Flashforward to Thursday: Beethoven/Manuel returns. By this time, we had had a few more "conversations." According to Beethoven, his mom is the account holder, but she is in Bulgaria at the beach on vacation. His dad is in Vienna, however, we haven't been contacted by him either. Being prudent, I tell Beethoven there’s no way I’ll talk about this account with him (someone who has a different name from the account holder). For all we know, Beethoven has absolutely no relation to the building owners/account holders, and would love to get easy access to the account via some naive expats. As Beethoven cannot even produce a single piece of identification, and his only explanation of his authority is that he "has all the keys to the building," we really start to feel uncomfortable. Up until this point, we had received email correspondence solely from someone signing the emails as "Manuel." Finally we get a nearly illegible email from another sender, ostensibly his mother. According to Beethoven, "She is really angry!"

From our perspective, this is the third day we’ve been dealing with this scammer. In the meantime, I’ve doublechecked my paperwork. (Thank you, Baltimore City, for teaching me to always have a paper trail!) I am confident we are in the right, and they are in the wrong. Can you blame us for being suspicious of the motives and fearing extortion?

I have the paperwork from the original wire, and after doublechecking, all the numbers seem correct - the money went into the correct account. Nonetheless, we’re getting angry emails from the mother demanding immediate cash payment, and Beethoven is coming to visit multiple times a day.

Rachel hates to ask for favors. But I talk her into communicating with one of her future colleagues, who can speak German and has lived here for years. She calls the account holder (the "mother") to assuage her fears that we’re not some meth-addicted gypsies who are planning to leave without paying. Meanwhile, I call BOA to follow up on the investigation.

Yes, finally, the investigation has been finished! Here’s the resolution: 1124 Euros (a lot of dollars, according to CNBC) was in fact transferred to the mother’s account way back on July 20th. Importantly, the total amount we had agreed upon was 1132 Euros, 8 Euros more than what went into her account… the difference had been due to *her* bank taking an 8 Euro fee.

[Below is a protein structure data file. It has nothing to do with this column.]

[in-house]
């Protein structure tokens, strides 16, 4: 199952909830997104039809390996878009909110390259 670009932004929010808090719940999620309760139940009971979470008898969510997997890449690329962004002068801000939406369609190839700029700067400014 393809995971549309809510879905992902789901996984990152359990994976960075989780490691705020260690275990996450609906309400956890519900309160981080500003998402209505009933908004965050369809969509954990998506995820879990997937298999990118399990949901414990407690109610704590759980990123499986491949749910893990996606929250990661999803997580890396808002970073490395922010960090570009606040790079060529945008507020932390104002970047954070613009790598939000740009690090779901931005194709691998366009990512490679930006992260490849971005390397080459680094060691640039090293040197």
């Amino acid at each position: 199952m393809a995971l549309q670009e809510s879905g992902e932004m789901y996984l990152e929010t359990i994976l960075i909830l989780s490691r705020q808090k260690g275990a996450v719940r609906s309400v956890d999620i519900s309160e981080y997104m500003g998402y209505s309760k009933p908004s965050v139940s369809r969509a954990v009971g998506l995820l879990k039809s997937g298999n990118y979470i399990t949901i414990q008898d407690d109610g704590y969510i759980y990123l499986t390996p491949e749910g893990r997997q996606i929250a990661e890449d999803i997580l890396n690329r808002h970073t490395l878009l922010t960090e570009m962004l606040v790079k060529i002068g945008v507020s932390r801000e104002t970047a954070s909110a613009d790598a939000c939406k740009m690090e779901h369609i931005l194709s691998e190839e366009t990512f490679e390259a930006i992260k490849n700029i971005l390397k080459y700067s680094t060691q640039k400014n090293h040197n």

For those who don’t have much experience with international wires (and I didn’t up until now), everyone puts their hands in the cookie jar. First, BOA takes its cut via a wire fee and also by giving us a lousy exchange rate. Then, when the money arrives in the foreign account, that bank takes its cut, too.

The BOA rep informs me that often clients don’t realize their bank is taking a cut; thus, they are looking for a slightly different amount and do not recognize a deposit. Perhaps this is what happened in this case?

So, after this discussion, Beethoven again appears and asks me to speak with his father on the phone. According to him, the father had stopped by earlier but we were not in (due to the fact that the internet wasn’t working in our apartment...again (!)...and we had gone out to use an Internet café).

I tell the father, please re-check your accounts: 1124 Euros were deposited on July 20th, as per my bank’s investigation. Oh and by the way, "when you find the money, email me in writing, since I want to know you have the funds." A paper trail is important, people!

Finally we got resolution by way of an email from the father. As it all turned out, it was a “bookkeeping error” on their end and we should give the 8 Euros we owe them to Manuel. No apology, no admittance of their mistake. However, no more harassment, either. Yay....

So now you all know the competency level we’re dealing with, if over 1100 Euros can be deposited into an account shortly after it was requested without being noticed. Ahhh…. If only I had such amounts anonymously being deposited into my account. If anyone would like to deposit some money, I’ll gladly pass along our info!